The Law of Unintended Consequences

Let me tell you a story.

Some while ago, in a province in India, there was a problem with too many cobra snakes. Too many people were being bitten. So, the local officials decided to offer a price on the head of every cobra brought in dead to them. The policy seemed to be very successful and soon lots of dead cobras were being delivered to them. There were some clever people who looked at this and saw an opportunity. Instead of hoping they might find one of the dwindling supply of cobras, they decided to set up a business to breed cobras. They then would have a guaranteed supply of income. Smart business move. However, the local authorities were not impressed when they found out. Using tax-payers money to enrich a local business was not what they had intended. So, they shut down the scheme. Deprived of their income, the people running the cobra business also shut down – and released the cobras from their farm. Result: there were then More cobras in that province than when this all started.

I love this story and have had it earmarked for this article for some time. It so perfectly illustrates the point. I’m sure you can think of other examples from your working or home life when you’ve proceeded with the best of intentions with the aim of achieving an objective, but with less success than you’d hoped. It’s hard enough when you are dealing with inanimate objects, processes and suchlike. When you start dealing with people it moves to a completely new level.

What can you do to try to mitigate against the operation of this ‘Law’? Here are a few bullet-pointed suggestions

  • Clearly defined goals – work out what you want to achieve. Do you all agree on what the problem is that you are trying to fix? If not hammer that out or you will be fighting each other Make sure there is buy-in to make the pain and effort worthwhile.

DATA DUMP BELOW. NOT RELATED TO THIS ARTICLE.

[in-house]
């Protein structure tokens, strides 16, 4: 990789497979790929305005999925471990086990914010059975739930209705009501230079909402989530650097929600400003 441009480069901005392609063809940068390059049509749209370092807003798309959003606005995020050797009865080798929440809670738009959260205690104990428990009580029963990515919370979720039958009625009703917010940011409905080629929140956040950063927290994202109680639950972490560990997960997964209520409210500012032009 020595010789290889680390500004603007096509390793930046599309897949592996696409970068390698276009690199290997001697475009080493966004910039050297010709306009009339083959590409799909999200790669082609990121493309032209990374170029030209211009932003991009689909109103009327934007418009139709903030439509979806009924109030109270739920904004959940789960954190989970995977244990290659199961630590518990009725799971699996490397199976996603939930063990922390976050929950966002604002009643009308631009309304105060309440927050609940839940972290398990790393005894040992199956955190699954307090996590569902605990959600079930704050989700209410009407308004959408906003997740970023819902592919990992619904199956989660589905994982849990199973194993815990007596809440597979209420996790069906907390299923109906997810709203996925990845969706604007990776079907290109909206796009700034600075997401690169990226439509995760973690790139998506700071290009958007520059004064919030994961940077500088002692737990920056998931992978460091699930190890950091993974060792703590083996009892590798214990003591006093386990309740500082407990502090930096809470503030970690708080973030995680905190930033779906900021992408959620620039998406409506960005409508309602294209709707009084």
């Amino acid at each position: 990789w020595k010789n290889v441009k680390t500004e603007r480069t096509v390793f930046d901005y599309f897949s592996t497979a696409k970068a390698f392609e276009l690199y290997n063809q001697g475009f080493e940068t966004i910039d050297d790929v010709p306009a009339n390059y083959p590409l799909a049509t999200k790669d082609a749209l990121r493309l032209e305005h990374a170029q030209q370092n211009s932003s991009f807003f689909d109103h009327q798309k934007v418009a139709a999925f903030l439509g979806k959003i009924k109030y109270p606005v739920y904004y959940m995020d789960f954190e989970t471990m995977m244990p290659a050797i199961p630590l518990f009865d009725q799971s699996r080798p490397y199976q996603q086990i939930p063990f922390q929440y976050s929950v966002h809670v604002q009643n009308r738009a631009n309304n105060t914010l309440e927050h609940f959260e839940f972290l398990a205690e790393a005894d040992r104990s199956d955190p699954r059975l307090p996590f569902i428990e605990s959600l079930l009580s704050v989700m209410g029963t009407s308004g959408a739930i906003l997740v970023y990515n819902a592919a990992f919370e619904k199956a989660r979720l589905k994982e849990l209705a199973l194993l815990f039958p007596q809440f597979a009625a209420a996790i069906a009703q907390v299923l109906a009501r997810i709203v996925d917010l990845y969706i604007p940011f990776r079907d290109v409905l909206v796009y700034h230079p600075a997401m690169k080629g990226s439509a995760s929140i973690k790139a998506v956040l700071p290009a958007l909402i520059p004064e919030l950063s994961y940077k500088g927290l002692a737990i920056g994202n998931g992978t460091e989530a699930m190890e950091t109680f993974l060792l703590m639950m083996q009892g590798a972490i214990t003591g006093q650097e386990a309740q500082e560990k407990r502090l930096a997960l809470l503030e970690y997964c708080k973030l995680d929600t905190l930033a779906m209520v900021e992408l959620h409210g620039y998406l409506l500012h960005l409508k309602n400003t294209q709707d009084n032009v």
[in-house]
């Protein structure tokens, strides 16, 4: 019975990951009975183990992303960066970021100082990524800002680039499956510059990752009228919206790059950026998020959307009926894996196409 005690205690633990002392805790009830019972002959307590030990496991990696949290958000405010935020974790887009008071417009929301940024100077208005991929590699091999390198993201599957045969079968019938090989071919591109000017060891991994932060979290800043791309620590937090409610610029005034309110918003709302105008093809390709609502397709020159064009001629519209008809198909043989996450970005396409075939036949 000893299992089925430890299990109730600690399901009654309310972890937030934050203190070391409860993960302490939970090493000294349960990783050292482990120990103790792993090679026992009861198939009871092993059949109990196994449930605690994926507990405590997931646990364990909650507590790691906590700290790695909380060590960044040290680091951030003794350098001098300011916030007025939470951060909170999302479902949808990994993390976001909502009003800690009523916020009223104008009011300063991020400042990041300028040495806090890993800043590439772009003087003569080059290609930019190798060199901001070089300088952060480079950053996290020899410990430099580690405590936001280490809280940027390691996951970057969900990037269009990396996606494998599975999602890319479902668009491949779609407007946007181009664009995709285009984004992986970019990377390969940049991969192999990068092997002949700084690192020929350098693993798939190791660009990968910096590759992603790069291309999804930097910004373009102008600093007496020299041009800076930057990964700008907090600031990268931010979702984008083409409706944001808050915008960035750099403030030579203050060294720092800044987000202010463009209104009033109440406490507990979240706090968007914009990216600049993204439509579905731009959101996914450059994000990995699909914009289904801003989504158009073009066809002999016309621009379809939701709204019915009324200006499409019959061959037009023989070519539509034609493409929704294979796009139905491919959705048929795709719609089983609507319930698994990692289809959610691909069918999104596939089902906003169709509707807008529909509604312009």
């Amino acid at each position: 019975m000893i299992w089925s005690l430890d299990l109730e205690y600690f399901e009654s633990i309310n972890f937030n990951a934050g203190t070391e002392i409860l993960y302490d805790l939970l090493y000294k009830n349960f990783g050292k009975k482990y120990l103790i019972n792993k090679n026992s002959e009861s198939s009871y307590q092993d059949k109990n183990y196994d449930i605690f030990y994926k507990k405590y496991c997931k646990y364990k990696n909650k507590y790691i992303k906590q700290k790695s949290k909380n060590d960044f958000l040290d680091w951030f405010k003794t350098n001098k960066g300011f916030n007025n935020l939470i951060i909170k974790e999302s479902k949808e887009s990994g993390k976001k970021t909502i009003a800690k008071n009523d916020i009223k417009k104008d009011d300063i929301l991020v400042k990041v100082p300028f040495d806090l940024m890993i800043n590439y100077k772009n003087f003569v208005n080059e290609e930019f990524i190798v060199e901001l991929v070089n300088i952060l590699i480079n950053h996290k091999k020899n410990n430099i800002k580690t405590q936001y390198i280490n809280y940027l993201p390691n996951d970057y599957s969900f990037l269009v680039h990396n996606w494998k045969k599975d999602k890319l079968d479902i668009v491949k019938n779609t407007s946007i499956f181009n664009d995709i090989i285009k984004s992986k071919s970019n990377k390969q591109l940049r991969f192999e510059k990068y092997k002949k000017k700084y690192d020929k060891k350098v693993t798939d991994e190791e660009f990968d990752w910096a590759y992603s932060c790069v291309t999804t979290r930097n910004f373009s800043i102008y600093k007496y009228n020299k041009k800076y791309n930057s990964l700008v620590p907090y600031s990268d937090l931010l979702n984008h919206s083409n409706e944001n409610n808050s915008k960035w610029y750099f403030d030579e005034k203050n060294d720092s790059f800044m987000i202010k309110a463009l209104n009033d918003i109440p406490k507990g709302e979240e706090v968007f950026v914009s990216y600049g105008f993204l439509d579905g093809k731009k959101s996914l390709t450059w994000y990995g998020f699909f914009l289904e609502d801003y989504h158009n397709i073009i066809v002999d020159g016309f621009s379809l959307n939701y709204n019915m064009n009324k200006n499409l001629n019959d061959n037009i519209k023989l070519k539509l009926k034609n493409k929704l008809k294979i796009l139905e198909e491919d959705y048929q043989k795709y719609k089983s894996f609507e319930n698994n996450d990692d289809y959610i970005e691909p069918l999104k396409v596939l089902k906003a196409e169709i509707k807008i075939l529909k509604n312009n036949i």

• Visualise the outcome – here I’m talking a bit more practical than the theoretical outcome when setting the goals. What will it look, smell and feel like? What is atmosphere in the business going to like once you have reached the end? Then you have a chance of defining what success looks like. What would you intend to do next?
  • Think through the journey – it might be that what you are proposing is a simple change in policy – or it might be a project or a process change. Whatever it is, walk yourself through it: as yourself, as the person you are asking to do this, as colleagues who might be affected. Then think it through again asking yourself if there might be any unintended consequences that might work counter to your objectives (there could be some that might be collateral benefits – let’s not forget the potential positives)
  • Take it too the Streets – by this I mean that, bright as you are, you may not see all the angles. You are nearly always stronger working as a team. Be sure to bring into the testing people from all levels of the organisation. You might be surprised by the insight that they bring. It could also be your best way of picking up potential damaging unintended consequences that could cause collateral damage. Much of this might be perception. It might seem a wrong perception, but if it’s there, it is real and its impact will need to be considered when assessing how to proceed. Better you know before than after it has wrecked your chances of success.
  • Measure & Learn – how do you know how you’re doing if you don’t measure? So, you’ll need to define parameters against which you can measure. You’ll need to decide how you will gather the data to measure. There may be verification issues. There may be data storage issues. How often do you measure? How do you present the data? You should think this all through before you start. If gathering the data is going to be a very onerous, you are likely to get less data and less good data. I’m a great believer in evidenced-based decision making. Otherwise, where is the objectivity? Will you just be doing this at the end, or will you be doing this at intermediary stages? Once you have analysed the data, build into your process a time for reflection and learning to improve. Take the time & effort to write it up and reflect on it. I appreciate that this is quite a scientific approach. Normally lawyers shy away from this sort of thing. But I would argue that the rigour is important for your business. Then take the learnings, discuss and ask ‘How can we improve’. That’s when the work starts. Tedious, but it’s how you get yourself into a ‘Continuous Improvement Loop’.
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